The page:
Ultimately, the State Department's Bureau of Consular Affairs did provide OIG with a list of 15 complaints that it has received since 2017 related to the consumption of unregulated alcohol by Americans in the Mexican state of Quintana Roo, the most visited by tourists from the US.
Two bars shut down
The State Department pressured the Mexican government to inspect 30 bars, restaurants and hotels. Two bars -- including one that served Abbey and Austin Conner -- have been shut down as a result. Raids were conducted by Mexican authorities that did end up finding "a significant amount of alcohol of 'undetermined origin'" and led to the identification of one supplier of questionably-sourced alcohol.
Ten thousand gallons of this alcohol was seized -- although according to the OIG, none tested positive for any dangerous substances.
And the State Department's work led to the Mexican government opening an office staffed with bilingual attorneys to help American tourists file police reports.
The response makes no mention, however, of multiple incidents reported in various media outlets that Mexican officials had, in other raids, seized hundreds of gallons of alcohol allegedly tainted with methanol, a toxic form of alcohol that is used in fuel, antifreeze, windshield wiper fluid and solvents. It can cause blindness and death.
Those findings are included in the Conner family's wrongful death lawsuit against Iberostar, filed last year.
The Milwaukee Journal Sentinel, which has reported extensively on the Mexican cases, reports that it has heard from more than 200 people who believe they encountered tainted alcohol in Mexico, and the paper cites a 2017 Mexican government-spearheaded study that found that as much as 36% of all alcohol consumed throughout Mexico is produced illegally and unregulated.
The OIG's response did detail some of the difficulties American families of victims faced in getting help from the State Department while in Mexico, which some families described as "insensitive," "bureaucratic," or virtually nonexistent. At times families were told by State officials that they could not help them navigate the Mexican law enforcement or healthcare process.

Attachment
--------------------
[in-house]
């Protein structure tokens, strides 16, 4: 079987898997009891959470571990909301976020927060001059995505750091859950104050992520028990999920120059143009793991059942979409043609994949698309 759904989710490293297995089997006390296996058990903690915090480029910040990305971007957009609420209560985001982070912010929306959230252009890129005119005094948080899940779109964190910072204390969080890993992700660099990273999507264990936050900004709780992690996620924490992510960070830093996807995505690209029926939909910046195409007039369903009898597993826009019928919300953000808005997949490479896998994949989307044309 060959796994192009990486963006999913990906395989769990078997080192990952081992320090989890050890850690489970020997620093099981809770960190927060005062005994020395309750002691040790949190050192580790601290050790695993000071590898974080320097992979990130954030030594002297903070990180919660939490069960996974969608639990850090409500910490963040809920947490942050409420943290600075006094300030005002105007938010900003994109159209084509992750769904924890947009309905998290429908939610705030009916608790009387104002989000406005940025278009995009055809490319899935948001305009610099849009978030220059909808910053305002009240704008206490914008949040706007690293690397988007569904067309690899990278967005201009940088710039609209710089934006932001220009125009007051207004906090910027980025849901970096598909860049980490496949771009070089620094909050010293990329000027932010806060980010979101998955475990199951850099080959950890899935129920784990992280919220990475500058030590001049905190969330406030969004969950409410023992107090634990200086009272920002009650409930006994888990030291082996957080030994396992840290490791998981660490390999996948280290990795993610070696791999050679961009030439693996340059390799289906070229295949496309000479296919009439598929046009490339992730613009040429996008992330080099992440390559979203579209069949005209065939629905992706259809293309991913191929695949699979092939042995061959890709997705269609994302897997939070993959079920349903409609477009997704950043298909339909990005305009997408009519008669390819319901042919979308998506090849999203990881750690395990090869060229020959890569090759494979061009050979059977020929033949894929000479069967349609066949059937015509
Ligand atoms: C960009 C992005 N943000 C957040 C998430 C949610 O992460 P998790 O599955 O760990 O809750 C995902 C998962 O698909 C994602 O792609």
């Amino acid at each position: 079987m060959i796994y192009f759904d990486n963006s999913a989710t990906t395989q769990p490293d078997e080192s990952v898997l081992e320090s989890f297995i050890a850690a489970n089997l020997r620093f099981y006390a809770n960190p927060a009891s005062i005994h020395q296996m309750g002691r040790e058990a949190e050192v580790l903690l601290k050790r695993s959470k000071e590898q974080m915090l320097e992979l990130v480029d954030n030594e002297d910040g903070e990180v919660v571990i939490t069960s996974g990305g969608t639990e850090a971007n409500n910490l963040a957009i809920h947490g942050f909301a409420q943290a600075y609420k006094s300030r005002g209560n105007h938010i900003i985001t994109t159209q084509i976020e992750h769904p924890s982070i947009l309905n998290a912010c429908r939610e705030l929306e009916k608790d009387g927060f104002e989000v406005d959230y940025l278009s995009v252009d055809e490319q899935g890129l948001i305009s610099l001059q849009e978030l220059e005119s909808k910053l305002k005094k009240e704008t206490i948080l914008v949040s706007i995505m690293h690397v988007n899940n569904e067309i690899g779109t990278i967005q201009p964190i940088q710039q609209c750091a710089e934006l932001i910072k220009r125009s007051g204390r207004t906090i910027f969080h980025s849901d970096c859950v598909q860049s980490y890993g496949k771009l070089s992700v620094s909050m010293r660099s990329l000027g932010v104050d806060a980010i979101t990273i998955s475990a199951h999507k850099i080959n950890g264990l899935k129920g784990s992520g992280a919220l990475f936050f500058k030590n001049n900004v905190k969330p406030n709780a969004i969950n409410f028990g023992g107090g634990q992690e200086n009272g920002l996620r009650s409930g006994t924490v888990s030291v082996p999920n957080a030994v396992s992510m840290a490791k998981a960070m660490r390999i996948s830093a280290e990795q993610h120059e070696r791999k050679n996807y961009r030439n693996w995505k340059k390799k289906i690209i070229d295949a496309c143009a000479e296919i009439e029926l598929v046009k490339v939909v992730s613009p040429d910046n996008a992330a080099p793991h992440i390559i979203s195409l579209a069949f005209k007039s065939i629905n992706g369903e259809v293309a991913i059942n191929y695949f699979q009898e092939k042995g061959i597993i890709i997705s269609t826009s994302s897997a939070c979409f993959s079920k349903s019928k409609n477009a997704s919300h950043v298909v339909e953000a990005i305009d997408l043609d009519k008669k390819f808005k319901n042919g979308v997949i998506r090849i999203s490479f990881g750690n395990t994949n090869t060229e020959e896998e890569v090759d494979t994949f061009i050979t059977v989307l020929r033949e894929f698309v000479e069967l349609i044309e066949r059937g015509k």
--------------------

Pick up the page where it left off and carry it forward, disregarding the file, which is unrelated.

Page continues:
The family of one woman who died was told the State Department couldn't help them at all submitting a police report when the Mexican government refused to let them file one.
In one case, a man had to wait until the next day for assistance filing a police report, despite reporting he was drugged and sexually assaulted after drinking tainted alcohol.
Yet despite recording the summaries of various reported cases, OIG did not express an opinion as to whether extensive handling of alleged cases of tainted alcohol in Mexico falls under the State Department's area of responsibility.
"OIG cannot draw definitive conclusions about any individual consular officer's compliance with Department policies in these cases," their response to Johnson's letter says, since State Department guidance on this issue remains vague.
It is unclear whether the OIG has fully completed its investigation of these cases and did not respond to CNN's request for more information.
Gary Davidson, an attorney for the family of Abbey Conner, continues to seek answers and compensation for the family's loss. "There is basically homemade liquor down there, circulating in the community of hotels -- and a lot of the hotels are buying it," he told CNN.